well that why I love to make short films and not work full time in the industry... ha ha ha



BABALOTTI PRODUCTIONS
SYDNEY
POWER MAC G5 QUAD SYSTEM
4.5GB RAM
1 TB OF MEMORY.
FCS 2
AJA KONA LHe




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Rick Wise
Re: Zebra Levels (white very BRIGHT)
on Oct 16, 2008 at 4:45:18 pm

If you are going to protect the hot spots (such as the bride's dress) manually, be sure to set the zebras to 100. Anything brighter than 100 will clip, loose detail. If you are getting zebras all over her dress, iris down (go to a higher number on the iris; the higher the number, the smaller the opening in the lens; an f11 is one stop smaller an opening than an f 8. An f 2 is pretty wide open, while f 22 is almost closed shut.)If there are just a few zebras on her dress, you are probably all right.

As I said, at least start in the auto iris position. On better video cameras you can toggle this on and off. Toggle it on, look at the picture. Then toggle it off and open/close the iris a bit to see if you like it better. The trouble is, the viewfinder is pretty low resolution, whether the sideboard LCD or the actual finder. Very hard to accurately judge exposure this way.

With all you have to do, and given your lack of experience, I think you are asking for extra trouble to try to adjust exposure manually except in extreme conditions, such as everything in the frame is "hot" except the bride and groom who are covered by a gazebo/roof. In such a case, you'd be better to let the hot part blow, and expose more for the bride and groom, though in such a case I'd underexpose them a little bit. This you would have to do manually. Alternatively, you could tighten the shot enough so that the couple fill most of the frame; in that case the auto iris will probably give you a decent exposure.



Rick Wise
director of photography
Oakland, CA
http://www.RickWiseDP.com
email: Rick@RickWiseDP.com


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Antonio Atzei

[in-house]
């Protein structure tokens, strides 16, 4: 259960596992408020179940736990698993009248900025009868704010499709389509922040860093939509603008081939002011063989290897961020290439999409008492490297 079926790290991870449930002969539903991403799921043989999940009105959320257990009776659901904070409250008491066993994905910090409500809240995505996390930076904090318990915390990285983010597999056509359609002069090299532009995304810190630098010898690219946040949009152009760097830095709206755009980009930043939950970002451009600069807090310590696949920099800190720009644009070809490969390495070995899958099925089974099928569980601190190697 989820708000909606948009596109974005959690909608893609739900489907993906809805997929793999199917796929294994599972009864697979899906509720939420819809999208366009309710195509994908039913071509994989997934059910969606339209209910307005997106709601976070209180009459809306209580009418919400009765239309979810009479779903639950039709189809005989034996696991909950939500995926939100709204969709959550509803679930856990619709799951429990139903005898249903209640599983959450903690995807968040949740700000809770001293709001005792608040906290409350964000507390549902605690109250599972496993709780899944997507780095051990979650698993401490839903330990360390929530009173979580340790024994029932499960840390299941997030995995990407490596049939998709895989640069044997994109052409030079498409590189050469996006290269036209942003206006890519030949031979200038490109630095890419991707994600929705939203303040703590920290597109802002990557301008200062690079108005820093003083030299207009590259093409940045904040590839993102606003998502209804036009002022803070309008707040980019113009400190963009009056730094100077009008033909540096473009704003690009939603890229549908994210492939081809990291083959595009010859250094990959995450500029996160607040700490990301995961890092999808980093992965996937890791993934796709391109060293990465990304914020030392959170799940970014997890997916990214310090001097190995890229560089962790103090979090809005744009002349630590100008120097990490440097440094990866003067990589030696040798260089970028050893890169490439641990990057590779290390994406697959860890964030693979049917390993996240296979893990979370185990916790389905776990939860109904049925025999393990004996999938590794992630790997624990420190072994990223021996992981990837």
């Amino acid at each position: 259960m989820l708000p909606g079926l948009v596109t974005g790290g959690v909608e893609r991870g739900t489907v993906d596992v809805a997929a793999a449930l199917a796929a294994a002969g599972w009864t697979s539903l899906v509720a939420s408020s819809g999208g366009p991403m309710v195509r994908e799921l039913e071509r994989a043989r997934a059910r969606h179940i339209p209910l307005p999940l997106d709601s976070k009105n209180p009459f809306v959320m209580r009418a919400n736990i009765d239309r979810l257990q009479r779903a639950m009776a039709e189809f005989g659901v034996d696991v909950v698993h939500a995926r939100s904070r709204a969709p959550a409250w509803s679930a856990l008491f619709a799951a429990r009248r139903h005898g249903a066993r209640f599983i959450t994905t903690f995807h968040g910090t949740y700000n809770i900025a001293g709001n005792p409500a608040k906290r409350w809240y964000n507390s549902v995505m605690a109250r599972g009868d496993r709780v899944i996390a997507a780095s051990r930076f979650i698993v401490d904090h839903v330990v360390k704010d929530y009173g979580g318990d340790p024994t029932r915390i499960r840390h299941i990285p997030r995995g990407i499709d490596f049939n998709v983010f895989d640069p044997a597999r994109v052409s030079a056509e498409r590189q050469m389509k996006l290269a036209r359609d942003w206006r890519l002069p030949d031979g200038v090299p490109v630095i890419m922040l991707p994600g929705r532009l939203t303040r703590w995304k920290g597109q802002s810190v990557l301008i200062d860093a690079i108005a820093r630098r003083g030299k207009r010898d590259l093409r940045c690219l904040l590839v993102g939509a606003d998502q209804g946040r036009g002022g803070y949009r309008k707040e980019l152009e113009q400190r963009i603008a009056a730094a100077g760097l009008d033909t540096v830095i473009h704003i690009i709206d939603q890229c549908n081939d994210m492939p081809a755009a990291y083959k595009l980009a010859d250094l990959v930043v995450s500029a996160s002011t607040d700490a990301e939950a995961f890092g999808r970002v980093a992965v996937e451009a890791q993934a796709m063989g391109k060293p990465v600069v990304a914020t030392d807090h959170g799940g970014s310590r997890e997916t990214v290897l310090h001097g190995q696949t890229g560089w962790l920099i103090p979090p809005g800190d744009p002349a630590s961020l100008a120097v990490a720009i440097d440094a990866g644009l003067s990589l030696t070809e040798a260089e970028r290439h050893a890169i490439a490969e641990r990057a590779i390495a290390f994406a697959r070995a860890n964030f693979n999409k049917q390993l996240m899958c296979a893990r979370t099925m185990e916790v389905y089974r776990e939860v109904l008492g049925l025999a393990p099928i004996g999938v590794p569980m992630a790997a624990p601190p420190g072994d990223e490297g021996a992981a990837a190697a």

Re: Zebra Levels (white very BRIGHT)
on Oct 16, 2008 at 9:10:07 pm

Rick!

I like the idea of toggle between the two modes just to make sure. I'm ok with iris, depth of field, exposure etc, prob more from a photography point of view more then the camera. I had some doubts about the ZEBRA equivalent of: I hope I'm making myself understood
In the end I'll be able to fix few things in post that's for sure.

Although I'm getting paid for, it's more of an experiment. A year also ago I wrote and shoot/edited a low budget short film and believe it or not the story evolved around a wedding ceremony, and the dress came out ok but as I said before in short films yuo can have more then one take .... ha ha ha
Nonetheless I really apreciate your time and very clear explanations

Best Regards
Antonio

BABALOTTI PRODUCTIONS
SYDNEY
POWER MAC G5 QUAD SYSTEM
4.5GB RAM
1 TB OF MEMORY.
FCS 2
AJA KONA LHe




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grinner hester
Re: Zebra Levels (white very BRIGHT)
on Sep 28, 2008 at 9:56:07 pm

I set zebras at 80 and look for em in hilights but never count on that being the finished exposure. I edit everything I shoot so I count on making it perfect in post later.



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Antonio Atzei
Re: Zebra Levels (white very BRIGHT)
on Nov 2, 2008 at 11:30:18 am

By the way....

The wedding was a couple of weeks ago and for what I know they're still married! Ha Ha Ha

I shoot all in manual and to aid the setting of WB I used a set of warm cards........ everything went ok

Txs for your suggestions

ciao
Antonio


BABALOTTI PRODUCTIONS
SYDNEY
POWER MAC G5 QUAD SYSTEM
4.5GB RAM
1 TB OF MEMORY.
FCS 2
AJA KONA LHe